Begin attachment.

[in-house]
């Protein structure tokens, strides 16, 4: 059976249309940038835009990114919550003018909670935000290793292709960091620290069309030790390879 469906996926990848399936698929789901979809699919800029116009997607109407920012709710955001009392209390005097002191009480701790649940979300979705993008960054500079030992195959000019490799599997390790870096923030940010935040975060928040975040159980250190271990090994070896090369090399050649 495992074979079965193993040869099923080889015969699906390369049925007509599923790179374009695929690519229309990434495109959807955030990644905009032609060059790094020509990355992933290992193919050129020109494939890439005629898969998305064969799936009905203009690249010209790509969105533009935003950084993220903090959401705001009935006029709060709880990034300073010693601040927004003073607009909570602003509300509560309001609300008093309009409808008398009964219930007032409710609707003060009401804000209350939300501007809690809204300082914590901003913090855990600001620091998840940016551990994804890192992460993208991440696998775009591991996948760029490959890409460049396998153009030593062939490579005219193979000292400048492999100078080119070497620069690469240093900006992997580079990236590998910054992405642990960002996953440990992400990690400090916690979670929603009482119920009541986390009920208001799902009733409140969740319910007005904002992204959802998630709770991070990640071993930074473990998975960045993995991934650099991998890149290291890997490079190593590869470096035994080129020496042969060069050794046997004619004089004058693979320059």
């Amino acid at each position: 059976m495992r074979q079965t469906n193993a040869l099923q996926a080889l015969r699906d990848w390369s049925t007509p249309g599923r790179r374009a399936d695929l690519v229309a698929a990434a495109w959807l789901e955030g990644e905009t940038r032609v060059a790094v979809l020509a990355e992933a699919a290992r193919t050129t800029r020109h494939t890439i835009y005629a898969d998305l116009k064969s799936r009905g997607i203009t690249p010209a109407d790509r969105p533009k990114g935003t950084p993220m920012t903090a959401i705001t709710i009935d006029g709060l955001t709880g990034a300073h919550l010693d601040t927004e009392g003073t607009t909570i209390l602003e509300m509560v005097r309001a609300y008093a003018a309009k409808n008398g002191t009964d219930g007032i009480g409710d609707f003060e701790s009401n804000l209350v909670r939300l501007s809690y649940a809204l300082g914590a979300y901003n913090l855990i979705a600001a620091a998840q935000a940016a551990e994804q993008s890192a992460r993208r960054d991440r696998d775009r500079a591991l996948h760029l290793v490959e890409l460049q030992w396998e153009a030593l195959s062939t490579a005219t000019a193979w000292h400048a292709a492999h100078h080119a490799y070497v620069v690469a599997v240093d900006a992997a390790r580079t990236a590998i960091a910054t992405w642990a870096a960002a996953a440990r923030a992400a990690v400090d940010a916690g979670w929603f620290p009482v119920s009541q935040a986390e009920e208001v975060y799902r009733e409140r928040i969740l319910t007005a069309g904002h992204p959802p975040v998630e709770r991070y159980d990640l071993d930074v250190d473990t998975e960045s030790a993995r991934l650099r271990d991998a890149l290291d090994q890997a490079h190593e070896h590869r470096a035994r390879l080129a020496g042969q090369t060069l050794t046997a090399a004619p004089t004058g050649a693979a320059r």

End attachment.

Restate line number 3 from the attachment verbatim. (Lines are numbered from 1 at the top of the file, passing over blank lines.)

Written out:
């Amino acid at each position: 059976m495992r074979q079965t469906n193993a040869l099923q996926a080889l015969r699906d990848w390369s049925t007509p249309g599923r790179r374009a399936d695929l690519v229309a698929a990434a495109w959807l789901e955030g990644e905009t940038r032609v060059a790094v979809l020509a990355e992933a699919a290992r193919t050129t800029r020109h494939t890439i835009y005629a898969d998305l116009k064969s799936r009905g997607i203009t690249p010209a109407d790509r969105p533009k990114g935003t950084p993220m920012t903090a959401i705001t709710i009935d006029g709060l955001t709880g990034a300073h919550l010693d601040t927004e009392g003073t607009t909570i209390l602003e509300m509560v005097r309001a609300y008093a003018a309009k409808n008398g002191t009964d219930g007032i009480g409710d609707f003060e701790s009401n804000l209350v909670r939300l501007s809690y649940a809204l300082g914590a979300y901003n913090l855990i979705a600001a620091a998840q935000a940016a551990e994804q993008s890192a992460r993208r960054d991440r696998d775009r500079a591991l996948h760029l290793v490959e890409l460049q030992w396998e153009a030593l195959s062939t490579a005219t000019a193979w000292h400048a292709a492999h100078h080119a490799y070497v620069v690469a599997v240093d900006a992997a390790r580079t990236a590998i960091a910054t992405w642990a870096a960002a996953a440990r923030a992400a990690v400090d940010a916690g979670w929603f620290p009482v119920s009541q935040a986390e009920e208001v975060y799902r009733e409140r928040i969740l319910t007005a069309g904002h992204p959802p975040v998630e709770r991070y159980d990640l071993d930074v250190d473990t998975e960045s030790a993995r991934l650099r271990d991998a890149l290291d090994q890997a490079h190593e070896h590869r470096a035994r390879l080129a020496g042969q090369t060069l050794t046997a090399a004619p004089t004058g050649a693979a320059r």